Purpose: To elucidate the safety and efficacy of embolization using N-butyl cyanoacrylate (NBCA) for endoleaks after abdominal/thoracic endovascular aortic repair (EVAR/TEVAR) via a direct percutaneous approach versus a transarterial approach.
Materials and Methods: The retrospective design of the study was approved by the institutional ethics committee, and the requirement for informed written consent was waived. Sixteen patients underwent embolization for endoleaks after EVAR/TEVAR, which was diagnosed as type II, from March 2010 to December 2013 at our institution. The number of embolization sessions was 21. A direct percutaneous approach was used in 10 sessions, and a transarterial approach was used in 11 sessions. There were 11 and 15 embolic sites for the two approaches, respectively. The procedure time, amount of contrast media used, therapeutic effect, and complications were evaluated.
Results: The mean procedure time (per embolic site) was 100 min (53-170) in the direct percutaneous approach, which was significantly shorter than the 191 min (76-275) in the transarterial approach. The mean amount of contrast media used during the procedure (per embolic site) was 12.8 ml (3-25) by the direct percutaneous approach, which was significantly lesser than the 71.8 ml (30-180) in the transarterial approach. Local control of the embolic site and interval increase in the size of aneurysm after embolization were not significantly different between the two approaches. In one case each, mesenteric hematoma and migration of the embolic agent occurred with a direct percutaneous approach, and a small arterial injury occurred with the transarterial approach; aneurysmal rupture/perianeurysmal hematoma and neurological dysfunction were not observed.
Conclusion: A direct percutaneous approach is a feasible procedure for embolization of endoleaks after EVAR/TEVAR.
This case report describes a 72-year-old man who developed an intra-abdominal abscess and major postoperative anastomotic leakage. He reported a history of pancreaticoduodenectomy, partial hepatectomy, and segmental colectomy for hepatic and colonic invasion of extrahepatic cholangiocarcinoma. Three catheters, (one in the transverse colon and two in the abscess cavity) were placed simultaneously through the drainage tract formed by the intraoperatively placed Pleats drain. The intra-abdominal abscess resolved following this intervention and has not recurred since. Postoperative drainage and starvation were continued for 52 and 84 days, respectively. This case report describes a novel technique of catheter insertion from the abscess cavity into the intestine through the site of rupture to reduce intestinal pressure and partially block the enteric fistula.
Pneumothorax and unintended arterial puncture are well-known complications of central venous (CV) access via the internal jugular vein (IJV), whereas injury to nerves around the IJV is a relatively rare complication. We describe the case of a male patient in his 60s who developed Horner syndrome after CV port placement via the IJV. We also point out the anatomical nerve structures around the IJV that clinicians should be aware of in order to minimize the risk of nerve injury during CV access. Additionally, with a brief literature review, we describe other nerve injuries that can be caused by CV access.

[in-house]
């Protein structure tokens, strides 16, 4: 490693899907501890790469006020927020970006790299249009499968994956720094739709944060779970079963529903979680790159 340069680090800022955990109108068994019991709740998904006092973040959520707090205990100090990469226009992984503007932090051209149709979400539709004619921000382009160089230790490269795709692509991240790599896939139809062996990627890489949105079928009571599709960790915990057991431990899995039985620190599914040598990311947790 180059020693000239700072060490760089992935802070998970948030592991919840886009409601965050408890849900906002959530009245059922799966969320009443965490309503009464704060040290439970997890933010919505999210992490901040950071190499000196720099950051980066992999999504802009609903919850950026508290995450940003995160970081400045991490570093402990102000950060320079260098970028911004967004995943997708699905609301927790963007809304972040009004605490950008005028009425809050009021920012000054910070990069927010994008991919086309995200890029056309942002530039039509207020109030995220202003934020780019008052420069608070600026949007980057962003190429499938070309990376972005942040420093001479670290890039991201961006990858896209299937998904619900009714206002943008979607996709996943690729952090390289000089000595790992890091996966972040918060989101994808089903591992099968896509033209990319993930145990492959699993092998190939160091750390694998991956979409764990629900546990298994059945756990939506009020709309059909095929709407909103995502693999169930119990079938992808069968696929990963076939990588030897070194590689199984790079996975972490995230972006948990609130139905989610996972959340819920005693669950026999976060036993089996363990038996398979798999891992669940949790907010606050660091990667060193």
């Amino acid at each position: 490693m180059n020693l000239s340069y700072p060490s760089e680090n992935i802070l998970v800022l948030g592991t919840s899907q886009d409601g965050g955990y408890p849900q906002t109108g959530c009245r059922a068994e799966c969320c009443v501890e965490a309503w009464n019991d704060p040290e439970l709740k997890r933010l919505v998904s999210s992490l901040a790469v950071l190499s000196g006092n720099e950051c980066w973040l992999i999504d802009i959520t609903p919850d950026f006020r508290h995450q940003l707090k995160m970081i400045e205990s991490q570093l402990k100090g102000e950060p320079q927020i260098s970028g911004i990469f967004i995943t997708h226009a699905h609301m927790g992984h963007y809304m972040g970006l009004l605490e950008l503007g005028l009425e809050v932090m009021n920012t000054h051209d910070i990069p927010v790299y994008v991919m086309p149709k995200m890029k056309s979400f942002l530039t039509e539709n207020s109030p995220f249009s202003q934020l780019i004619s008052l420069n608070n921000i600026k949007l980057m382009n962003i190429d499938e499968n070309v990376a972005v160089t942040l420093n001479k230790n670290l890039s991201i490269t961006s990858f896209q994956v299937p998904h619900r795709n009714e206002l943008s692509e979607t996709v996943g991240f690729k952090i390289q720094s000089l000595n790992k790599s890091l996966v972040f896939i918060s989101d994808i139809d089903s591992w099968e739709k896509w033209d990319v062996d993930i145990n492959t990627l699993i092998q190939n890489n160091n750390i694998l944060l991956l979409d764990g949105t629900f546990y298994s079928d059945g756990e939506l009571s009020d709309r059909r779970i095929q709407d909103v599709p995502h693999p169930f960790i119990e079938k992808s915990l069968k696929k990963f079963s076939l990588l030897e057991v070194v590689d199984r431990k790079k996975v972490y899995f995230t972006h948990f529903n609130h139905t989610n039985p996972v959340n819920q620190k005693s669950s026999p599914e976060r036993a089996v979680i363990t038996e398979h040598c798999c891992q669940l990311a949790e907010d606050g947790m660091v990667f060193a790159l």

In this report, we present a rare case of type 2 endoleak (T2EL) from an artery supplying the psoas major muscle, following an endovascular repair of a common iliac artery aneurysm (CIAA). A 79-year-old male underwent endovascular aneurysm repair (EVAR) for the right isolated CIAA using stent graft, with embolization of the ipsilateral internal iliac artery. The aneurysm was stable for 2 years, after which a follow-up CT revealed a 5 mm increase in the CIAA diameter and an endoleak of unknown origin. Conventional and CT angiographies revealed the source to be a branch from the ipsilateral deep circumflex iliac artery supplying the psoas major muscle that had developed an anastomosis at its terminal end with the vasa vasorum at the CIAA. Transarterial embolization of T2EL using glue was performed successfully, following which the T2EL disappeared.
An 81-year-old woman presented with massive hemoptysis. She had a history of total arch replacement with an elephant trunk followed by concomitant antegrade thoracic endovascular aortic repair for the aortic arch and the descending aortic aneurysm. Computed tomography (CT) showed expansion of the aortic aneurysm with type II endoleak, lung parenchymal consolidation, and ground-glass opacity. An aortopulmonary fistula was suspected. Surgery posed a very high risk for the patient; hence, a less invasive approach was considered. Left subclavian arteriography revealed a type II endoleak. A transarterial approach would be difficult due to the small and tortuous access route and longer procedure time. Therefore, CT-guided puncture embolization was performed. She had no recurrence of hemoptysis for 1.4 years after the embolization.
Herein, we present a case of superior mesenteric artery (SMA) thrombus as a complication of stent placement for celiac stenosis and coil packing of a pancreaticoduodenal artery aneurysm. The SMA thrombus was likely caused by thromboembolism from the guiding sheath in the SMA without a continuous heparin flush. It was promptly treated with aspiration thrombectomy, and there was no mesenteric ischemia. To avoid thromboembolic complications, periprocedural prophylactic antithrombotic therapy should also have been performed because a complex procedure involving the pull-through technique was performed.